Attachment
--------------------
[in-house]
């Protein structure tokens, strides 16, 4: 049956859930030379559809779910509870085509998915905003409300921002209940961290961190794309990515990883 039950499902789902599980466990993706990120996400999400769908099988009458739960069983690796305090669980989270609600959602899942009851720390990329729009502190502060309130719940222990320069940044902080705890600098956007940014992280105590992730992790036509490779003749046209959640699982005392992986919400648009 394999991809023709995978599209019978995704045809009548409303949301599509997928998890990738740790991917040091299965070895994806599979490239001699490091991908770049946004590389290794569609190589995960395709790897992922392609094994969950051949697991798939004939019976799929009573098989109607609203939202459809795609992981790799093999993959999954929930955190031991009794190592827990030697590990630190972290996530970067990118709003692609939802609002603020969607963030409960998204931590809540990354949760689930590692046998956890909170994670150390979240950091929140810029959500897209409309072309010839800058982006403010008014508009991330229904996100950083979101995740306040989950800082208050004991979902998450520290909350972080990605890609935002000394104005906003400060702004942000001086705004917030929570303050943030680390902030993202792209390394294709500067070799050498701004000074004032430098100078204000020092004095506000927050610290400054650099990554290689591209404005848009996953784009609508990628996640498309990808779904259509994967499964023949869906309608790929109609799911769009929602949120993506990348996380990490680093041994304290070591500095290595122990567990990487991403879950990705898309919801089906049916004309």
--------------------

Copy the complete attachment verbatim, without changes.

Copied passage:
[in-house]
């Protein structure tokens, strides 16, 4: 049956859930030379559809779910509870085509998915905003409300921002209940961290961190794309990515990883 039950499902789902599980466990993706990120996400999400769908099988009458739960069983690796305090669980989270609600959602899942009851720390990329729009502190502060309130719940222990320069940044902080705890600098956007940014992280105590992730992790036509490779003749046209959640699982005392992986919400648009 394999991809023709995978599209019978995704045809009548409303949301599509997928998890990738740790991917040091299965070895994806599979490239001699490091991908770049946004590389290794569609190589995960395709790897992922392609094994969950051949697991798939004939019976799929009573098989109607609203939202459809795609992981790799093999993959999954929930955190031991009794190592827990030697590990630190972290996530970067990118709003692609939802609002603020969607963030409960998204931590809540990354949760689930590692046998956890909170994670150390979240950091929140810029959500897209409309072309010839800058982006403010008014508009991330229904996100950083979101995740306040989950800082208050004991979902998450520290909350972080990605890609935002000394104005906003400060702004942000001086705004917030929570303050943030680390902030993202792209390394294709500067070799050498701004000074004032430098100078204000020092004095506000927050610290400054650099990554290689591209404005848009996953784009609508990628996640498309990808779904259509994967499964023949869906309608790929109609799911769009929602949120993506990348996380990490680093041994304290070591500095290595122990567990990487991403879950990705898309919801089906049916004309």